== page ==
Bill banning red-light cameras in Florida introduced in Tallahassee

Herald/Times Tallahassee BureauSeptember 4, 2013 


A car cruises through a red light at the photo-enforced intersection of Sixth Avenue East and Ninth Street East in Bradenton. Motorists have complained to county commissioners about the length of the yellow light.GRANT JEFFERIES/Bradenton Herald


TALLAHASSEE — It’s bill-filing season again, so that can mean only one thing for red-light cameras: another attempt to remove them from public streets.

Senate Transportation Committee Chairman Jeff Brandes, R-St. Petersburg, filed Senate Bill 144 Wednesday. It would ban the use of red-light cameras, which are now flashing in at least 76 jurisdictions in Florida. “This program was originally sold as being about safety,” Brandes said. “I have come to believe that it’s now about revenue.”

Of the $158 collected from every citation, the state takes $83. The remaining $75 is split between municipality and camera vendor.

Between July 2012 and June, according to the Florida Department of Revenue, the cameras produced more than $62.5 million for the state.

The biggest player, by far, is Tempe, Ariz.-based American Traffic Solutions, which operates the cameras in about 70 cities and counties in the state, including Miami, Tampa, New Port Richey, St. Petersburg and Fort Lauderdale. It now has 24 lobbyists working in Tallahassee.

For good reason.

In each legislative session since red-light cameras were legalized in 2011, bills have been filed seeking their repeal. Charles Territo, an ATS spokesman, hardly sounded surprised when told about Brandes’ bill and a promised companion bill in the House by state Rep. Frank Artiles, R-Miami.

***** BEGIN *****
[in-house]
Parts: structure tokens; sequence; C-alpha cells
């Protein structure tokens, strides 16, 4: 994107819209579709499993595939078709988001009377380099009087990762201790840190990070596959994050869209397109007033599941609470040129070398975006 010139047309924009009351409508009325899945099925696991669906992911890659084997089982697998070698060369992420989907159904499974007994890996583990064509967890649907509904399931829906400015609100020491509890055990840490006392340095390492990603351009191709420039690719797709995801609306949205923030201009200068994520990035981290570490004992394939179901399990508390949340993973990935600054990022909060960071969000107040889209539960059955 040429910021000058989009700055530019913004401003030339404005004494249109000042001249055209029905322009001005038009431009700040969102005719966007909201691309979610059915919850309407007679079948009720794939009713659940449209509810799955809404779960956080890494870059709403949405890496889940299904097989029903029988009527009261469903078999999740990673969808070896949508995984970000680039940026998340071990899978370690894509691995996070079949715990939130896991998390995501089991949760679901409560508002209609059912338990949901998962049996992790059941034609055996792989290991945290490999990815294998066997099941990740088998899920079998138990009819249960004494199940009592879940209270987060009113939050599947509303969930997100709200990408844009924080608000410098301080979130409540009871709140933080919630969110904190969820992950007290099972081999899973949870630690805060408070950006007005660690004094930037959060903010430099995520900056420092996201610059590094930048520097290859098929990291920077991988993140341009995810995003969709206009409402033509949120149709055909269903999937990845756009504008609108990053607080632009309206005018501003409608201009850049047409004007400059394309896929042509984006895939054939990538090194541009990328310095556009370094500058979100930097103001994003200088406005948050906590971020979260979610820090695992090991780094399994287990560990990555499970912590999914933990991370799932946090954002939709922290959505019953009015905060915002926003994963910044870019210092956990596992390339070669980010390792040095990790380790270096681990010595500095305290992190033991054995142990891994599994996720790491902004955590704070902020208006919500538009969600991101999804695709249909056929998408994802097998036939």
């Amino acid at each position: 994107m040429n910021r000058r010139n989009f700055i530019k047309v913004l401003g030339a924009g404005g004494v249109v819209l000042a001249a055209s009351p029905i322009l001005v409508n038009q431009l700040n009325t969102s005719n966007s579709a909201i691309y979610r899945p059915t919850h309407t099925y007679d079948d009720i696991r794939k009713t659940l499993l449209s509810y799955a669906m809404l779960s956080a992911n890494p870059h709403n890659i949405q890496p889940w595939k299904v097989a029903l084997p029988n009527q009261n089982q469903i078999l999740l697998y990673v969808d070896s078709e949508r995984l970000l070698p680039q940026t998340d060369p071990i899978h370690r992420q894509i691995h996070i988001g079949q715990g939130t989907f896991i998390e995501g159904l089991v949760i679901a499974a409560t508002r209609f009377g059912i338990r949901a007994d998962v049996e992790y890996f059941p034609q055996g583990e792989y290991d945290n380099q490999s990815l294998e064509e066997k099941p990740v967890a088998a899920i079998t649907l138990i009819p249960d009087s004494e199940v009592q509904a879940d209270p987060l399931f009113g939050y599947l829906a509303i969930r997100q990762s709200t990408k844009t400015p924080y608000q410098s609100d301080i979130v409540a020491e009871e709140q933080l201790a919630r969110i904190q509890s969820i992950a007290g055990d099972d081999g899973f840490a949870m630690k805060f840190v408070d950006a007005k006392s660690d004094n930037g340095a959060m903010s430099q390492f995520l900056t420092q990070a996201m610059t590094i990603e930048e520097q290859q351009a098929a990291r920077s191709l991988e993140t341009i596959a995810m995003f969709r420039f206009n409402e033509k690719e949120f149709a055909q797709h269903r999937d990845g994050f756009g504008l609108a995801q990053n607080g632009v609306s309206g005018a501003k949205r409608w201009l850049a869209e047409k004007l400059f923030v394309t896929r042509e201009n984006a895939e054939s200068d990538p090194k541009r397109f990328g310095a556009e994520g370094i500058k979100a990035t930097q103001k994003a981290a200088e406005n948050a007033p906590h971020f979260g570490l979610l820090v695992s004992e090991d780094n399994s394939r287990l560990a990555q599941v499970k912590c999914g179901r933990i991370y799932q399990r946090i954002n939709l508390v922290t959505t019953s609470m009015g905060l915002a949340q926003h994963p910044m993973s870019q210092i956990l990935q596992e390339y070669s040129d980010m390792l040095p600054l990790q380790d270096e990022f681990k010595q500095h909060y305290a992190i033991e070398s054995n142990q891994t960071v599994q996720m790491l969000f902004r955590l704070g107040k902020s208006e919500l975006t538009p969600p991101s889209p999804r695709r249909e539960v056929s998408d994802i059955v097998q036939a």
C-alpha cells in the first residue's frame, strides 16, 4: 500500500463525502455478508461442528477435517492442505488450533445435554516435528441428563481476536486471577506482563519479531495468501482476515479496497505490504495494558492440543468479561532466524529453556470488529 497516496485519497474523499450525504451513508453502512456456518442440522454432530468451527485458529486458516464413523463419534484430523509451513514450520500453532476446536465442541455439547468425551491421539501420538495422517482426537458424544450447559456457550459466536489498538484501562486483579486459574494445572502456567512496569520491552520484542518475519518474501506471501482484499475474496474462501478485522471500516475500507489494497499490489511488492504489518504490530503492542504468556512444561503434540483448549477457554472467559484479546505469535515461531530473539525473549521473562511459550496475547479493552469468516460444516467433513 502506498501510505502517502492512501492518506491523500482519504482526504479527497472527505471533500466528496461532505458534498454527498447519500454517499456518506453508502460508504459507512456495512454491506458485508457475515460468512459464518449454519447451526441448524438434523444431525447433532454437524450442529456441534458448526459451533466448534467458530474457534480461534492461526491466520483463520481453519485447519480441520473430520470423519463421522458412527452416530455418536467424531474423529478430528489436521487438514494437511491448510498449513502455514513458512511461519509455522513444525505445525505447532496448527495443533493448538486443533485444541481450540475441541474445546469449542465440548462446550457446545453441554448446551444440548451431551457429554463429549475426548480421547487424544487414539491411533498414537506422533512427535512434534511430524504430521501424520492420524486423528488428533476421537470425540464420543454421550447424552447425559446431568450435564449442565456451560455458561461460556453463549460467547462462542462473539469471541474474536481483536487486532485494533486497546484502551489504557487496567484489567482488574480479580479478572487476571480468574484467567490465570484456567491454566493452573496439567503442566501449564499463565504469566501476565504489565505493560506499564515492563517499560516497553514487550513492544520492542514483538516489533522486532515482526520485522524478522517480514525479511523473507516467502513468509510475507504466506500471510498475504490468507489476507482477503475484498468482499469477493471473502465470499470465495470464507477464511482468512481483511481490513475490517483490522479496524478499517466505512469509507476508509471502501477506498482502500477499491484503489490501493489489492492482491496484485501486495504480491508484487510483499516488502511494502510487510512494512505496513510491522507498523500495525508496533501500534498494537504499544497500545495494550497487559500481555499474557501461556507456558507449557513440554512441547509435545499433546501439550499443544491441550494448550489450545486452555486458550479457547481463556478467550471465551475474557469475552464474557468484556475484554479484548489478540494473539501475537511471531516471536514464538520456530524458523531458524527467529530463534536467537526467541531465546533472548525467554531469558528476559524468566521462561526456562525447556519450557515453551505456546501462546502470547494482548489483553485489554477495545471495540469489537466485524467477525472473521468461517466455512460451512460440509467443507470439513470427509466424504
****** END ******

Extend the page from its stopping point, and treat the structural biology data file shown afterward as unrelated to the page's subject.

“This feels like this is Groundhog Day,” Territo said. “I’m shocked.”

Territo countered the notion cameras are all about revenue with company stats. From the fourth quarter in 2011 to the second quarter in 2013, ATS records show, the average number of citations per camera dropped 40 percent for cameras installed before 2011 and by more than half for cameras installed between July 2011 and July 2012.

Brandes said the ban wouldn’t cancel existing contracts, but it would prohibit cities and counties renewing or signing new contracts with vendors if the bill is passed.

“We aim for full repeal,” he said. “But we might get a moratorium on new cameras, and that’s just fine. We need something because the system is broken.”

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